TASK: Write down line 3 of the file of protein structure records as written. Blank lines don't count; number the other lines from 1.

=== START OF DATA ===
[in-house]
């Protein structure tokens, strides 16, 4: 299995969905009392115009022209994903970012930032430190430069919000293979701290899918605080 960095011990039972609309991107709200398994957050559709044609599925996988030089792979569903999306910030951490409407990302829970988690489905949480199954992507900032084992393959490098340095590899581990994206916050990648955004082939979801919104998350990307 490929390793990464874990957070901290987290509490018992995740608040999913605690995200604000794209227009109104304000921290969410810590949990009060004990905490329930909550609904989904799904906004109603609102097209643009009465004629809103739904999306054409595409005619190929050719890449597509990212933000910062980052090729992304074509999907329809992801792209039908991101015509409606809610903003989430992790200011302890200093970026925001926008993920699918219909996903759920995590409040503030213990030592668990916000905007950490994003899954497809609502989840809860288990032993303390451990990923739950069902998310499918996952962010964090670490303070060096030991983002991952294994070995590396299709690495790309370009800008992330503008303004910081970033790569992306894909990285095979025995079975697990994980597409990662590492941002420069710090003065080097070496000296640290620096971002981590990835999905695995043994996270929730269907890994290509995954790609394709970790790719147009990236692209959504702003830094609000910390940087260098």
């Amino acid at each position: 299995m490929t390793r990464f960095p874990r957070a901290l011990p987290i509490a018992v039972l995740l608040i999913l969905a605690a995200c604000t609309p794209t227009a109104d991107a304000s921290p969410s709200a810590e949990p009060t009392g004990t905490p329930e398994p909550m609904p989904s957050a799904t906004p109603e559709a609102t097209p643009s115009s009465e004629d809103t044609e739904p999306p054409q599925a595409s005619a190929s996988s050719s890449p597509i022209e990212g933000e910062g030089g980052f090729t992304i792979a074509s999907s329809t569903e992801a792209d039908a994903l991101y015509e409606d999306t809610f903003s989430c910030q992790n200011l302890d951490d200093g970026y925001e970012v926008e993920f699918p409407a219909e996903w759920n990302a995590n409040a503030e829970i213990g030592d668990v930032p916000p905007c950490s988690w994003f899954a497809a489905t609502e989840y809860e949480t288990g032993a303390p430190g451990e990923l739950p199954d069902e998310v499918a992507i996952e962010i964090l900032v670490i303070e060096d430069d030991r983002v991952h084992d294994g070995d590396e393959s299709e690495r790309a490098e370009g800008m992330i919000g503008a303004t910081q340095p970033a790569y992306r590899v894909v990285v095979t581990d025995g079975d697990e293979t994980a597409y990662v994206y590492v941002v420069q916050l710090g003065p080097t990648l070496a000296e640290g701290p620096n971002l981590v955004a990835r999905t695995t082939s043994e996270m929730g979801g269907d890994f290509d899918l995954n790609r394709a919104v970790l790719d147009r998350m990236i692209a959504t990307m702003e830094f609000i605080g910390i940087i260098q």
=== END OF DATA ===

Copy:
């Amino acid at each position: 299995m490929t390793r990464f960095p874990r957070a901290l011990p987290i509490a018992v039972l995740l608040i999913l969905a605690a995200c604000t609309p794209t227009a109104d991107a304000s921290p969410s709200a810590e949990p009060t009392g004990t905490p329930e398994p909550m609904p989904s957050a799904t906004p109603e559709a609102t097209p643009s115009s009465e004629d809103t044609e739904p999306p054409q599925a595409s005619a190929s996988s050719s890449p597509i022209e990212g933000e910062g030089g980052f090729t992304i792979a074509s999907s329809t569903e992801a792209d039908a994903l991101y015509e409606d999306t809610f903003s989430c910030q992790n200011l302890d951490d200093g970026y925001e970012v926008e993920f699918p409407a219909e996903w759920n990302a995590n409040a503030e829970i213990g030592d668990v930032p916000p905007c950490s988690w994003f899954a497809a489905t609502e989840y809860e949480t288990g032993a303390p430190g451990e990923l739950p199954d069902e998310v499918a992507i996952e962010i964090l900032v670490i303070e060096d430069d030991r983002v991952h084992d294994g070995d590396e393959s299709e690495r790309a490098e370009g800008m992330i919000g503008a303004t910081q340095p970033a790569y992306r590899v894909v990285v095979t581990d025995g079975d697990e293979t994980a597409y990662v994206y590492v941002v420069q916050l710090g003065p080097t990648l070496a000296e640290g701290p620096n971002l981590v955004a990835r999905t695995t082939s043994e996270m929730g979801g269907d890994f290509d899918l995954n790609r394709a919104v970790l790719d147009r998350m990236i692209a959504t990307m702003e830094f609000i605080g910390i940087i260098q």